Now I have some n of observations, split between the three media. So based on the survival analysis cited above, I was going to make a mask array of 1’s and 0’s (`v` above) 1 row for each of the `01` inputs for example, and three wide for the three growth media.

That was the only way I could think of to “bind together” the observations, which are each < input, medium, output>. But doing this seems to rely on an intimate knowledge of the way PyMC3 translates to Theano and decides whether or not to broadcast, etc.

Part of what I came up with was the following snippet:

``````influences = {x: pm.Deterministic('medium influences %s'%x, T.exp(media_vars_sorted * shared(masks[x]))) for x in inputs }
for x in inputs:
pm.TruncatedNormal("XOR%s out"%x,
mu=influences[x].sum(axis=1) + ideals[x],
sd=1.0, lower=0.0, upper=8.0,
observed=outputs(x))
``````

So `influences[x]` will (I hope!) be an array of 3 (the different growth media) by n for n the number of samples (the number of entries in the one-D array `outputs(x)`). Each row will have only one non-zero entry. `ideals[x]`will be a scalar.

My fond hope is that using `influences[x].sum()` will have the result of summing the three (2 zeroes and one non-zero) entries in the row, and then add the scalar (`ideals[x]`), giving me n random variables, each of which has one observation. I don’t know how PyMC3 would determine from the fact that there are n mus and n observations, that it should map them one to one.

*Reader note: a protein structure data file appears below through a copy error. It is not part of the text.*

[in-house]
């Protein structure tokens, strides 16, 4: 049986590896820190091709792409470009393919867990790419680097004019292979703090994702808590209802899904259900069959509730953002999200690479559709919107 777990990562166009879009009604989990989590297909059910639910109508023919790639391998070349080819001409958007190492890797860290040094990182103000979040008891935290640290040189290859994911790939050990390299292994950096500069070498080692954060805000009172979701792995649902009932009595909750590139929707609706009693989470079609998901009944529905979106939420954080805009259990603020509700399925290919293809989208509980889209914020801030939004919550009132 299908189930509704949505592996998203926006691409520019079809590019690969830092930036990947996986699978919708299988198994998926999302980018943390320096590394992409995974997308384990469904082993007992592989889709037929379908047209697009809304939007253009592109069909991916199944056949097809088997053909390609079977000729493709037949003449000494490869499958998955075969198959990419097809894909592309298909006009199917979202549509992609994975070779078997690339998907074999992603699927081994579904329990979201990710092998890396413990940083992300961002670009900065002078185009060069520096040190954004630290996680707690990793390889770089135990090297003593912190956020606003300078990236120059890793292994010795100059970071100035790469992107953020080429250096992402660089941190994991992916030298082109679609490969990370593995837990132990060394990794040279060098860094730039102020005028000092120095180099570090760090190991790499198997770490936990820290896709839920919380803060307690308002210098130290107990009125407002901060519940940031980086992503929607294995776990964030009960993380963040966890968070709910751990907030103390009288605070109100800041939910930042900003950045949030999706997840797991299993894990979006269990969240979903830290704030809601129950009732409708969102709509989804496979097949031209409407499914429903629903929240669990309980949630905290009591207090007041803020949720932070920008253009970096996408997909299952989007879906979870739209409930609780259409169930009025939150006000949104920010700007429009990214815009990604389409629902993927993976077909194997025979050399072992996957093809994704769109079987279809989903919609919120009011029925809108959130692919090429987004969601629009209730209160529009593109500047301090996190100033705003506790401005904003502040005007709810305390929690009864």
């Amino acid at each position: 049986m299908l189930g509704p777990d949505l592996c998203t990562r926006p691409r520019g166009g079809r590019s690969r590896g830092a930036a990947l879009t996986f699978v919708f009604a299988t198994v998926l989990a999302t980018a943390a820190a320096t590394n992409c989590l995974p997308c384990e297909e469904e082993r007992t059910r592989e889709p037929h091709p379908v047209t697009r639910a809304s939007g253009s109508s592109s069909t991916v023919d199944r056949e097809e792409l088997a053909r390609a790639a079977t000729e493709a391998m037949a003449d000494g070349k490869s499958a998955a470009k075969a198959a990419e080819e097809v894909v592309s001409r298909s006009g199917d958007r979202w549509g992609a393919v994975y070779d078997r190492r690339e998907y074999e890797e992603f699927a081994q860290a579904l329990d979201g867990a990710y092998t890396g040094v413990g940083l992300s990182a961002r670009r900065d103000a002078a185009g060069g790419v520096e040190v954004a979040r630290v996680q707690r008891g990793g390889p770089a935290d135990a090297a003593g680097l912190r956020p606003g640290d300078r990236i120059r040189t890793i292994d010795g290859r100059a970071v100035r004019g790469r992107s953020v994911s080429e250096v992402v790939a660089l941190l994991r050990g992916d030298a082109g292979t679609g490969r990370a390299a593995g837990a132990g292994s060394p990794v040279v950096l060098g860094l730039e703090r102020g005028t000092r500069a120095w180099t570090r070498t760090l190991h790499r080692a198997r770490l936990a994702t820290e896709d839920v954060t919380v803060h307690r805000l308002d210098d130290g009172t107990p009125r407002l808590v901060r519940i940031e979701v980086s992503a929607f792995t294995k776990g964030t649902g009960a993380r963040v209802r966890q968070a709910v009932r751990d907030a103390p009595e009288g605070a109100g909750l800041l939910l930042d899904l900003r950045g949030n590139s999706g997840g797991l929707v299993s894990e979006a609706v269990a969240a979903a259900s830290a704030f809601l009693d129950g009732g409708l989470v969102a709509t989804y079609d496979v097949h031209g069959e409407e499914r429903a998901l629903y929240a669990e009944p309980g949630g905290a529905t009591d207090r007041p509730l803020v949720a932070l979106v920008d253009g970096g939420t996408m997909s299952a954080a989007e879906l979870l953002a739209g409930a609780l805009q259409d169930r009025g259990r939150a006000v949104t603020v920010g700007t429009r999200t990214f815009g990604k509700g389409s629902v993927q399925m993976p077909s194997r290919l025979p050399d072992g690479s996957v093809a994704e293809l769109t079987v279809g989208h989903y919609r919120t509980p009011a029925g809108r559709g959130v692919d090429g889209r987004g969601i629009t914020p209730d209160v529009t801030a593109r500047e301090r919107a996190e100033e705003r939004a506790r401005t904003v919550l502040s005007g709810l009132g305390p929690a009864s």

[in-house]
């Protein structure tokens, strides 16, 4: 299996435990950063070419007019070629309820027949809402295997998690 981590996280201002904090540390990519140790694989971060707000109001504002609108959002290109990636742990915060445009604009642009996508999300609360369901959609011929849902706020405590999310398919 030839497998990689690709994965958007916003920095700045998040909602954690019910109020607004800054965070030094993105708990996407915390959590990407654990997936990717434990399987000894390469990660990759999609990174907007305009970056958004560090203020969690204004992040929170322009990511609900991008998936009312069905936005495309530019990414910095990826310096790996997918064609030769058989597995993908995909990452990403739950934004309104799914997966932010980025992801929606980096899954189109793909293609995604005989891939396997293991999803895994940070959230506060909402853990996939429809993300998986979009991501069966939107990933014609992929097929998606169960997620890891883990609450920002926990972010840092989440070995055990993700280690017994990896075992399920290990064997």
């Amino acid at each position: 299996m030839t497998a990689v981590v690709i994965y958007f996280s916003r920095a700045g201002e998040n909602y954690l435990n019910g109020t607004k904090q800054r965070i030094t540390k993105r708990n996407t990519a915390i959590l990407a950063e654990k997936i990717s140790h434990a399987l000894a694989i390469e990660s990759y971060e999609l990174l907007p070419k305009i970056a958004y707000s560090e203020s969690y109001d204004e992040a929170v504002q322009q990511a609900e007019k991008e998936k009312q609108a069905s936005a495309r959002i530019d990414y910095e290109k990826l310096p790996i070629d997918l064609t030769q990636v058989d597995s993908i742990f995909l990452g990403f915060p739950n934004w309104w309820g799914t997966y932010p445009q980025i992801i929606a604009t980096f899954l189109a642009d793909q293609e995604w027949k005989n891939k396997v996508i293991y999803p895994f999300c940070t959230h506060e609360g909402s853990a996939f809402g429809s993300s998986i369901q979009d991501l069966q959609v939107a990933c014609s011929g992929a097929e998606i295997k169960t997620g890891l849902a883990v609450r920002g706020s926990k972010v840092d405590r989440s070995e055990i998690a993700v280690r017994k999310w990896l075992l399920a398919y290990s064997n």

But I don’t know if this will do what I want and, even worse, I don’t even know how to tell whether it’s doing what I want or not. Or if this is just a bad way to achieve something that can be better done some other way. Any advice very much welcomed!

Your model looks like a hierarchical linear model. The general way of doing this relies on a covariate data matrix that might look like

``````intercept  media_A  media_B  input_XOR
1        1        0       0
1        1        0       1
1        0        1       0
...
``````

Here the XOR of the input bits is pre-computed. Then:

``````X = theano.shared(data_matrix)
y_obs = theano.shared(data_obs)
with pm.Model() as mod:
beta_vals = pm.Normal('beta', 0., 2., shape=4)
err_sd = pm.HalfNormal('err_sd', 1.)
y_pred = pm.Deterministic('y_pred', tt.dot(X, beta_vals))
lik = pm.Normal('y_obs', mu=y_pred, sd=err_sd, observed=y_obs)

``````

In this way the (independent) observations map to the (dependent) observations through the unknown parameters; and `X[i,:]` corresponds to `y_obs[i]`.

see

for more examples

Thank you very much for the example.